To get your free workbook, click here. Thanks for the support. And don’t forget to rest your attention on something green today!
To buy Leaf Your Troubles Behind, click here for Amazon,
or here for Barnes and Noble,
here for Kobo,
or find it at your local bookstore.
For today’s green scene of the day, I’ve chosen an image from my garden. My Crispa spiraea (Spiraea x bumalda ‘Crispa’) is an unusual spiraea because it grows these crinkly, toothy leaves, which is very unlike a spiraea. But what it shares with other spiraeas are those gorgeous summer blooms. Butterflies love their flat umbels. I also find this shrub sooo alluring.
Plants Popping Through Each Other
The spiraea all by itself is pretty darn cool but my peach Peruvian lilies (Alstroemeria) are pretty heavenly too. They often poke through the spiraea as they reach for sunshine (and because I often forget to stake them, haha). Isn’t that peach and yellow pattern with the tiny stripes so neat? This variety, whose specific name I don’t know, is absolutely my favorite alstroemeria. I bought it eons ago when I lived at a different house. But I brought a couple clumps of tubers to the house I live in now and they’ve flourished.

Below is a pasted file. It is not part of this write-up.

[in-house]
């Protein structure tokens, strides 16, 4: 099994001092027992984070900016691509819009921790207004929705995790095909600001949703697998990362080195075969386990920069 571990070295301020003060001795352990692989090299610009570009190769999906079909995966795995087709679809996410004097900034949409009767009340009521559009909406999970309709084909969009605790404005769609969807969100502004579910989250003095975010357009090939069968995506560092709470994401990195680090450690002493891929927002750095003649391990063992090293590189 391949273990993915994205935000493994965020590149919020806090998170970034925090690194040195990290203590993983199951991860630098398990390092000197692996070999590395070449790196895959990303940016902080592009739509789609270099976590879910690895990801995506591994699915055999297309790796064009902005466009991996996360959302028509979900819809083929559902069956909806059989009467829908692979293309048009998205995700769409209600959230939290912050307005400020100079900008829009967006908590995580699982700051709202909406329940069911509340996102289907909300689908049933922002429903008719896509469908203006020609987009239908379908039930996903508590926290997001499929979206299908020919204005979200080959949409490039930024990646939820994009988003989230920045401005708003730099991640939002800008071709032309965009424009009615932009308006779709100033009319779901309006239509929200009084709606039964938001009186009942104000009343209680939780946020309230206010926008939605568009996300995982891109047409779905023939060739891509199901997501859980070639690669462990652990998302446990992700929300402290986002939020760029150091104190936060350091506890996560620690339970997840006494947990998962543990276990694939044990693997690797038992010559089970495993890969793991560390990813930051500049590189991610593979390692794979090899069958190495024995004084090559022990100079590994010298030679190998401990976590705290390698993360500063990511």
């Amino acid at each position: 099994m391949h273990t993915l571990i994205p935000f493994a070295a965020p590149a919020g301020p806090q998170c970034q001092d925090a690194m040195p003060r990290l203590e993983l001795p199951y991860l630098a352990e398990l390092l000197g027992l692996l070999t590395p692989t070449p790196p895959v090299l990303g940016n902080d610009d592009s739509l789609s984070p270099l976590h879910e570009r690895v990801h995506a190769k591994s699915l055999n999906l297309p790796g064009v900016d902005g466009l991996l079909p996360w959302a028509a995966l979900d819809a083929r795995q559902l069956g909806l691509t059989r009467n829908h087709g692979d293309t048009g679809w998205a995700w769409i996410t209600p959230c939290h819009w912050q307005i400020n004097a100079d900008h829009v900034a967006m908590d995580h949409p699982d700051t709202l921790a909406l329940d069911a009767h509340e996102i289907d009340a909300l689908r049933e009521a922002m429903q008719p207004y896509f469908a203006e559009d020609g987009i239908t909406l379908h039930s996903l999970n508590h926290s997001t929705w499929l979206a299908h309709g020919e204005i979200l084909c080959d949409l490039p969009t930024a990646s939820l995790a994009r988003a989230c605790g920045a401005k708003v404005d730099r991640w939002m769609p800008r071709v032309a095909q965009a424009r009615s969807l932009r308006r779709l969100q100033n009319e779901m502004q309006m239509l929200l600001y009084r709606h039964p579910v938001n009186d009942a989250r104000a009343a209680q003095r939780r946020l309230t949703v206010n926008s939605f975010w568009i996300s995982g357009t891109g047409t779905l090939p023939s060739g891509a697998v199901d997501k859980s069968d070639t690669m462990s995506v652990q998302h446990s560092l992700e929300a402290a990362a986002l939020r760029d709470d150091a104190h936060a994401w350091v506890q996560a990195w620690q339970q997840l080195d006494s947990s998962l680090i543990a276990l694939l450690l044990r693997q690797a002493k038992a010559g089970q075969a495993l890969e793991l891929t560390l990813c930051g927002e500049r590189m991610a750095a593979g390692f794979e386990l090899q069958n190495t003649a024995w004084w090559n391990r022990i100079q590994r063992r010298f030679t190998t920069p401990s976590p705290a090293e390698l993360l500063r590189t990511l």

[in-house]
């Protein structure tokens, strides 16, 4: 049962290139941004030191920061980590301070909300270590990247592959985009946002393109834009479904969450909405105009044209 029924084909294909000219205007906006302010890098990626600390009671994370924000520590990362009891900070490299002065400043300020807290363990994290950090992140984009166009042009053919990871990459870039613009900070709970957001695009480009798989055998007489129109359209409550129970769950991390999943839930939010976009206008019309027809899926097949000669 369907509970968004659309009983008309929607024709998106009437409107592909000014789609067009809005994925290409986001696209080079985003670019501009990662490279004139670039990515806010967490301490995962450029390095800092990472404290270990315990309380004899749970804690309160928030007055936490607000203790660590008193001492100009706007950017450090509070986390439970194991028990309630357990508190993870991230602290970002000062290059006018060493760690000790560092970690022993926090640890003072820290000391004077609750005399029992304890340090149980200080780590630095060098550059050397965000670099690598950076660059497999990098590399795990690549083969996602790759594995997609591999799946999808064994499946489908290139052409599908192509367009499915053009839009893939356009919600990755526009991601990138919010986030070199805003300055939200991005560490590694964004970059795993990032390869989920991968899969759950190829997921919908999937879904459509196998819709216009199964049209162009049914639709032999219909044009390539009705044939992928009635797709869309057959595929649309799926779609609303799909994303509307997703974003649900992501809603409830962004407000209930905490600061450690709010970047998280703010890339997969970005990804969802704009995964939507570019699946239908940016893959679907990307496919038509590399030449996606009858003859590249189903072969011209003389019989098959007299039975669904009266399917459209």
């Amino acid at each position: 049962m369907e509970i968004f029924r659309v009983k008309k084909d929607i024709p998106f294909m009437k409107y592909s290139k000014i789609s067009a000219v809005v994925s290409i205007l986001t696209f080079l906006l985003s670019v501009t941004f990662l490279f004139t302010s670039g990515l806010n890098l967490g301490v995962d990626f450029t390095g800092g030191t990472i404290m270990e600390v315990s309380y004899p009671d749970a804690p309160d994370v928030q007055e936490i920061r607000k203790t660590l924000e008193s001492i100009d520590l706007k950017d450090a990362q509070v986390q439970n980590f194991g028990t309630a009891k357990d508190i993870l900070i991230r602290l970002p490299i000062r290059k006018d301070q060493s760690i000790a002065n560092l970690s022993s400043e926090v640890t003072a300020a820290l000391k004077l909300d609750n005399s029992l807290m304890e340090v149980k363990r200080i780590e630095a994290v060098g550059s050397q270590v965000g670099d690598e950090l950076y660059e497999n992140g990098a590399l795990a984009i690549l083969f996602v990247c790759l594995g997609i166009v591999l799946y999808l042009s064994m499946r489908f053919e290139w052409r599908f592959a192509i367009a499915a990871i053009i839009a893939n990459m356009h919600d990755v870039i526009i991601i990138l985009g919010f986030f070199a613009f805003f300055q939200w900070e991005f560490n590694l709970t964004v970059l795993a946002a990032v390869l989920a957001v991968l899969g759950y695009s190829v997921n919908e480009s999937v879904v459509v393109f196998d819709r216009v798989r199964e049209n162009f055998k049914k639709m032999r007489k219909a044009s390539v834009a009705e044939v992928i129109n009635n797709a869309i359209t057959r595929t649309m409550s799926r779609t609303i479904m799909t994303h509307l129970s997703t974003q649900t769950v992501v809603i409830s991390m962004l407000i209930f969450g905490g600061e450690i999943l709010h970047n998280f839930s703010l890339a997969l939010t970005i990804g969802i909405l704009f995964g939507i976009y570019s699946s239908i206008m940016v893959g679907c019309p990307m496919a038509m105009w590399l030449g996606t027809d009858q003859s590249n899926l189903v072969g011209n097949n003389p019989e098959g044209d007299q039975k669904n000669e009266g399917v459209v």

A Color Combo to Please the Eyes
So I thought it would be a nice bit of relaxation for you to have access to this image. I love how the deep pink puffs of the spiraea play off the smooth coral color of the alstroemeria. If you’re on a lunch break sometime, you might take three minutes out just to sit quietly and enjoy them both. Take a few deep breaths and allow your eyes to roam through this lovely little moment of nature. Hopefully, you’ll feel a bit more relaxed afterward. Cheers.
I’m a big advocate of journaling. Writing out one’s thoughts and feelings has enormous health benefits and helps us work out the problems of our lives. Psychologists say it helps reduce stress, boosts our mood, keeps our memory sharp, and even helps our immune system. So what’s even more interesting is how journaling in nature seems to be more powerful. Here’s why.
It puts you in a special, out-of-time place
Even if I journal in my backyard, I’ve taken myself out of the usual, day-to-day equation of work and my to-do lists. In nature, there are no to-do lists because nature simply exists to be what it is. So I find when I’m immersed in nature, I start to simply exist to be what I am too. I feel freer to allow my thoughts to wander and land on whatever topics they’re drawn to.